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Running the Rift by Naomi Benaron

Running the Rift (edition 2012)

by Naomi Benaron

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4382723,979 (4.13)62
Title:Running the Rift
Authors:Naomi Benaron
Info:Algonquin Books (2012), Edition: 1, Hardcover, 384 pages
Collections:Your library
Tags:Dr. Elaine Newton's 2012 Reading List

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Running the Rift by Naomi Benaron


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Running the Rift is a slow moving novel but it is never boring. It gives great detail into what it is like as a young person growing up in Rwanda in political upheaval. I learned what being a student is like, you don't get to pick the subjects you study or how important family is, having Easter dinner all together, or how dating couples behave , no kissing in public... What it is like to be a Tutsi in a country where Tutsi are made into the political scapegots of the Hutu. The tribal likeness and differences are well described These traditions are alive and so well described in this book. Jean Patrick faces many trials in his young life as he tries to make his way as a 800 meter runner aiming for the Olympics. All these come to an abrupt halt when political murders cause the genocide that even in print is difficult to read let alone understand. Why was Rawanda abandon by the world? This book is important and I learned a lot. ( )
  Smits | May 8, 2016 |
This is the most recent winner of Barbara Kingsolver’s Bellwether Award for fiction about social justice. At first I was a bit leery of the topic, the Rwanda genocide of the early 1990’s. The author is not Rwandan, nor is she even from the African continent. I questioned how she could give voice to what happened during that time. But I was pleasantly surprised. “Pleasantly” is probably not the best word to use here. I found myself very tense while reading the novel - I know what happened in Rwanda. I did not want to get too close to any character, knowing that there was a good chance, if they were Tutsi, or Hutu and a Tutsi sympathizer, that they were likely to suffer a horrible death before the end of the story. This was a powerful novel from beginning to end and one that I would highly recommend.
I was impressed by the craft of the author in incorporating what she knows best. When I read that she was a triathlete, I wondered how that gave her the necessary skills to write this book, but the main character is a runner, hoping to be the first Rwandan to win a medal in the Olympics. The author has degrees in Earth Science and Oceanography and worked as a seismologist and geophysicist for multinational corporations.. Another central character is a professor of geology and the main character is studying geology at the University. He recites the names of rock formations as he runs to keep his mind off the pains in his legs and frequently the pain in his heart. The author has worked extensively with refugees/survivors from Rwanda and seems to give a reliable voice to that incredible time of history.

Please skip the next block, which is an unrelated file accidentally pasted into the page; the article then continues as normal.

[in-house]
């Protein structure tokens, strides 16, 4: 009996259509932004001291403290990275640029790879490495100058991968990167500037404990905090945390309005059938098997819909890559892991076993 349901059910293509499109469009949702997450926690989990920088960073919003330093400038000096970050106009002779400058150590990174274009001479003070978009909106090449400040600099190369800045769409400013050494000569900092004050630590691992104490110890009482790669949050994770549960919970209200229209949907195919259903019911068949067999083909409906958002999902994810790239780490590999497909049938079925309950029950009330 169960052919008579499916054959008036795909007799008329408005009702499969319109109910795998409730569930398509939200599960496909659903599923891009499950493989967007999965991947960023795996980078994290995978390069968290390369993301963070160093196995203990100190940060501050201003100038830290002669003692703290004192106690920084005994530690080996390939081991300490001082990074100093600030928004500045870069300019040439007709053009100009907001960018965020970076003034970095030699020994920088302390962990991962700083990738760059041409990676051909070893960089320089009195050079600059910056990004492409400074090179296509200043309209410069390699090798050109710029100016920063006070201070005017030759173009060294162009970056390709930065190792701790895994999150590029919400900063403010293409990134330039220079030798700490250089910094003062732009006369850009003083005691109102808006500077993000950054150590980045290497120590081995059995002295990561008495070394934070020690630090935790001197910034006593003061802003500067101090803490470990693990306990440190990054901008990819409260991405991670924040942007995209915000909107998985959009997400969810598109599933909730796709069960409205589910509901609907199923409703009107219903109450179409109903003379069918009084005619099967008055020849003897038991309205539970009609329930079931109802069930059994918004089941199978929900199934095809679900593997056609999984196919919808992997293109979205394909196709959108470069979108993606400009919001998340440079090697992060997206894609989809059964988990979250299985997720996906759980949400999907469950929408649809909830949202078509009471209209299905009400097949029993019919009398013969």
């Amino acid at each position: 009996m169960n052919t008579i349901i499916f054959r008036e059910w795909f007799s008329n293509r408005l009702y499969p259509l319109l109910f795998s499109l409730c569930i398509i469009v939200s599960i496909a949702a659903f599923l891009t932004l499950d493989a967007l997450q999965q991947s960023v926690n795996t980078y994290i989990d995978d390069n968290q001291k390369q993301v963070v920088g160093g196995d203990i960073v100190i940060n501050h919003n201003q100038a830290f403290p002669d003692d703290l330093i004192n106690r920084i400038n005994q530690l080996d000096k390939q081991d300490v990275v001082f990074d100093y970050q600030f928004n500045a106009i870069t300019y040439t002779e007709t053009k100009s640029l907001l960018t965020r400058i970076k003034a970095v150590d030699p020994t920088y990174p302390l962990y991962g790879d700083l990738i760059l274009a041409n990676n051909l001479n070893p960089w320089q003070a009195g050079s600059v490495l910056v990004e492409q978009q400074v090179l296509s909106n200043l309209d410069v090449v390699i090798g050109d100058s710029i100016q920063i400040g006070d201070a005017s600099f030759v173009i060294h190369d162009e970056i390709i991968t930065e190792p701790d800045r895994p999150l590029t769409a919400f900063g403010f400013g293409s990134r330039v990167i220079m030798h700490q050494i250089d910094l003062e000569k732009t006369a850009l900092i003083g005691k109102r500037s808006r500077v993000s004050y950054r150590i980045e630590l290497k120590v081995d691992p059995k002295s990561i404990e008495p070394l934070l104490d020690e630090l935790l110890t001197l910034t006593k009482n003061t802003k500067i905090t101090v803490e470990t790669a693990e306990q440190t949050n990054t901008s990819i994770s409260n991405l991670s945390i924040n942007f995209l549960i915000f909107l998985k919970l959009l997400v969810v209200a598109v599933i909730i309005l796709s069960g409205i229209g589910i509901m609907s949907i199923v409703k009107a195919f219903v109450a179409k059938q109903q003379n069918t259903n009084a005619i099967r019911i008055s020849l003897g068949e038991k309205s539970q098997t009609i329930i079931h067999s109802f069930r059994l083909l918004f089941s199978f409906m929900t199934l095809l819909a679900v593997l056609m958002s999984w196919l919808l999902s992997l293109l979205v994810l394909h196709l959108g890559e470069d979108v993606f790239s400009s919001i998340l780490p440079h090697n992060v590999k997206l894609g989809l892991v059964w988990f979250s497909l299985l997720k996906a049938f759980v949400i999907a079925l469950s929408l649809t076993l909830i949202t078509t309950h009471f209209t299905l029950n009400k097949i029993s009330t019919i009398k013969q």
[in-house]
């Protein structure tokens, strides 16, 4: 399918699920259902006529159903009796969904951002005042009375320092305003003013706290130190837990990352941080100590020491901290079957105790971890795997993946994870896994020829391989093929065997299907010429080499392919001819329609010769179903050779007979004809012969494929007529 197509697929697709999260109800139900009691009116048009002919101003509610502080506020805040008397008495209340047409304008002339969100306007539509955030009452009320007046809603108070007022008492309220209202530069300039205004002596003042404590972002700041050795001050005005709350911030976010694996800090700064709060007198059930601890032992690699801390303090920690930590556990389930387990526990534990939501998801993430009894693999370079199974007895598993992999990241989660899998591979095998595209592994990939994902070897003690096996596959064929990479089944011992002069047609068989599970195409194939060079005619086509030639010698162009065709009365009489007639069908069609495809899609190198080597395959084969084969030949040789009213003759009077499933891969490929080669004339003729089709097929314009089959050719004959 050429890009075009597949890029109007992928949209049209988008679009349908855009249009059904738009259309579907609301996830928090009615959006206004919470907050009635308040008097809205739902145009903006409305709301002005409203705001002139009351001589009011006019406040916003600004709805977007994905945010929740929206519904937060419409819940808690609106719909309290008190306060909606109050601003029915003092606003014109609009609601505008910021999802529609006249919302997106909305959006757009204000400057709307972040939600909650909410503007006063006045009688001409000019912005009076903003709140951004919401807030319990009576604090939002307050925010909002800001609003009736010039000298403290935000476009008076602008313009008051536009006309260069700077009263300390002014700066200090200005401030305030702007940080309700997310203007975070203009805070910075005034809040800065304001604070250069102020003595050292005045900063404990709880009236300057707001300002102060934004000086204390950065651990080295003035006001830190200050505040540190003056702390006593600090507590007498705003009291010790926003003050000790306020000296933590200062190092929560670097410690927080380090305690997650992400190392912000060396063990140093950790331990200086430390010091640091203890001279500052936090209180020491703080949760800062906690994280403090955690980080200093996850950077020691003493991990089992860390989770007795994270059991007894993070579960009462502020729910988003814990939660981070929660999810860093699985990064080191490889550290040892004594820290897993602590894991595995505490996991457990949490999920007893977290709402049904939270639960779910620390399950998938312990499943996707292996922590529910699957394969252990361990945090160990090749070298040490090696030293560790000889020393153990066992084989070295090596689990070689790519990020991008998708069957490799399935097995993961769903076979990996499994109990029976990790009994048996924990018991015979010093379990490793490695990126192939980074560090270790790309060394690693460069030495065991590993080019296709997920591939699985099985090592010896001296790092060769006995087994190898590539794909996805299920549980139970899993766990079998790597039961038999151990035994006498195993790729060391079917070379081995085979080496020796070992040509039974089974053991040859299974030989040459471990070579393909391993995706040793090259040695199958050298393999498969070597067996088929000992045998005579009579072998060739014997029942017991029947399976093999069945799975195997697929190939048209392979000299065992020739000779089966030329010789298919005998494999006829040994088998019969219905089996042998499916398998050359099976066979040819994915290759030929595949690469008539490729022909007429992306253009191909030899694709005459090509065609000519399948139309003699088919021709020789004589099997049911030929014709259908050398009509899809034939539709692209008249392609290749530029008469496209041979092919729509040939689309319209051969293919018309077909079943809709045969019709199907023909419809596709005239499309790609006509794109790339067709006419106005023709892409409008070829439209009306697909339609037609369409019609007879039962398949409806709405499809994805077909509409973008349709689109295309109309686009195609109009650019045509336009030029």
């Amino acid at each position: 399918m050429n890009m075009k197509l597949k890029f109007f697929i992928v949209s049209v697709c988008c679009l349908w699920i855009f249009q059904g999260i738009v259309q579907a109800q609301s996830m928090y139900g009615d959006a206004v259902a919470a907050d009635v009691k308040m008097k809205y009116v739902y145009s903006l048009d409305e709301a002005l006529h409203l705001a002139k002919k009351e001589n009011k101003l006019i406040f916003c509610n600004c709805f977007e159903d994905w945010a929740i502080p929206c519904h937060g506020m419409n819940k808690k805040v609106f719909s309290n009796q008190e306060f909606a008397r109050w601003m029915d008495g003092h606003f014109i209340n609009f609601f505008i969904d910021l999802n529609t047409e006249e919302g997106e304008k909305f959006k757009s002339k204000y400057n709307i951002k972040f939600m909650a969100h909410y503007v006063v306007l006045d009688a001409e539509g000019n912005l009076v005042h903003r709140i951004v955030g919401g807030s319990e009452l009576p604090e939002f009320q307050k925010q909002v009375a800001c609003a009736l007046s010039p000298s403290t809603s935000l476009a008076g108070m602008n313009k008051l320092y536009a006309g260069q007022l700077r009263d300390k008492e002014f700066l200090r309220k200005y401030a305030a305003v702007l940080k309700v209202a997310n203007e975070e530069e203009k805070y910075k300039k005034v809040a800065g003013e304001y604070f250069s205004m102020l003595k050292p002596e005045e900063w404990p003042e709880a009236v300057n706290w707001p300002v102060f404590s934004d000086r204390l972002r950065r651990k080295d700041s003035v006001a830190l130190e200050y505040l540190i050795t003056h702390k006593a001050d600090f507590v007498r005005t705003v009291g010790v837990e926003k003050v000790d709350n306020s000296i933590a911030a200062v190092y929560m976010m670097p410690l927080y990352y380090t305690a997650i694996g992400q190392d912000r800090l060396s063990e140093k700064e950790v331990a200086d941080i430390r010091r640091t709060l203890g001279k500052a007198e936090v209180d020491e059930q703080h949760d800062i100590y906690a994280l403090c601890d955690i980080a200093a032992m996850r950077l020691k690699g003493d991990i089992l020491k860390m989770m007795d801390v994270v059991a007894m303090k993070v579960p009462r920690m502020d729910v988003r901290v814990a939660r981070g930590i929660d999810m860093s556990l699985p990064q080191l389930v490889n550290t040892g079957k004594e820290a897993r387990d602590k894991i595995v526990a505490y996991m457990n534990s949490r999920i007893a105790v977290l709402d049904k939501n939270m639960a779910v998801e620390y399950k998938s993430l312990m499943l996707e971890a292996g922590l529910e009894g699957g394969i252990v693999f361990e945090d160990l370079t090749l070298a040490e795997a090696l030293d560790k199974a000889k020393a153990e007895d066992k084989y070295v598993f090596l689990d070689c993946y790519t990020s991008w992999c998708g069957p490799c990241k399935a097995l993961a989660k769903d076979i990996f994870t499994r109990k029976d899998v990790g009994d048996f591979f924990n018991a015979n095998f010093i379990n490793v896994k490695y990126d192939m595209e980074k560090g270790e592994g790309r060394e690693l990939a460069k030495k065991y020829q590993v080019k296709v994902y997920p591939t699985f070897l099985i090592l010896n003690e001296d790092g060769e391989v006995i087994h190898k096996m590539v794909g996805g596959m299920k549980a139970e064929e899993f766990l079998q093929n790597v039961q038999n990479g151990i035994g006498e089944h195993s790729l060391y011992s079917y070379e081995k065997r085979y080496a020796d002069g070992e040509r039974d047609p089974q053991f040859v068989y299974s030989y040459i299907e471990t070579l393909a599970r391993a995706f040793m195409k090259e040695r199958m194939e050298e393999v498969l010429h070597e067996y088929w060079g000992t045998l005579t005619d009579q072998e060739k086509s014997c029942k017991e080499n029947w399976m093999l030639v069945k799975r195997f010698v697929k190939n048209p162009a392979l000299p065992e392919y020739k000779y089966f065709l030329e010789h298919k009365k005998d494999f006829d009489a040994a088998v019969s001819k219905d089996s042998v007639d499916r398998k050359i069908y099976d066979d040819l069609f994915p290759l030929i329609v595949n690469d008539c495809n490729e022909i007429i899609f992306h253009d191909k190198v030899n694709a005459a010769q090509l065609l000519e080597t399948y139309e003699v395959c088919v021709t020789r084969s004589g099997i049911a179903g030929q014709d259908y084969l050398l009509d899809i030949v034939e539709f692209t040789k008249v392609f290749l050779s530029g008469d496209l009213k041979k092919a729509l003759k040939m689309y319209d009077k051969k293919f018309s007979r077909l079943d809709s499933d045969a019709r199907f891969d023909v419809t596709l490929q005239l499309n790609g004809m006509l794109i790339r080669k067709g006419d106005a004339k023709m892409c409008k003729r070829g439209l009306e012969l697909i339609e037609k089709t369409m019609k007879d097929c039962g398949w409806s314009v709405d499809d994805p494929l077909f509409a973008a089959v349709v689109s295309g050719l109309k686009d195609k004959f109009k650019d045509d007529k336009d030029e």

Once again, a Bellwether Award winner does not disappoint the reader.
( )
  TheresaCIncinnati | Aug 17, 2015 |
The story of a boy during the Rwanda genocide. Depressing of course. Somehow I didn't feel very connected to the characters and didn't think the story moved along enough to keep my attention. ( )
  klburnside | Aug 11, 2015 |
A genocide is a poisonous bush that grows not from two or three roots, but from a whole tangle that has moldered underground without anyone noticing.
Claudine, genocide survivor, from "Life Laid Bare" by Jean Hatzfeld

So says the epigraph of this disturbing but necessary novel. Yes, we do have the benefit of hindsight, but it seems like the victims definitely noticed this growing. It was very obvious to them what was coming and the world stood by and watched it happen. I’ve always thought that if we eliminated the arms trade things like this would not happen. Or at least they would happen in smaller magnitudes than the Holocaust and other genocidal tragedies. But although grenades, RPGs, and guns were used by the Hutu to massacre the Tutsi, there were also plenty of machetes, homemade clubs, rocks, and fire. Hatred can find a way unless it is countered. And we must find ways to counter it or we are doomed to watch and read this story over and over again.

This is a gripping novel. It’s not for the light hearted looking for a diversion from the trials and tribulations of life. It’s dark and scary. But if you can stick with it, you’ll probably realize that your life could be considerably worse. You’ll be charmed by the protagonist, Jean Patrick, and pulling for him to realize his Olympic dream. Despite the hindsight of knowing what is going to happen, you will hope along with him and his Tutsi family and friends that it won’t.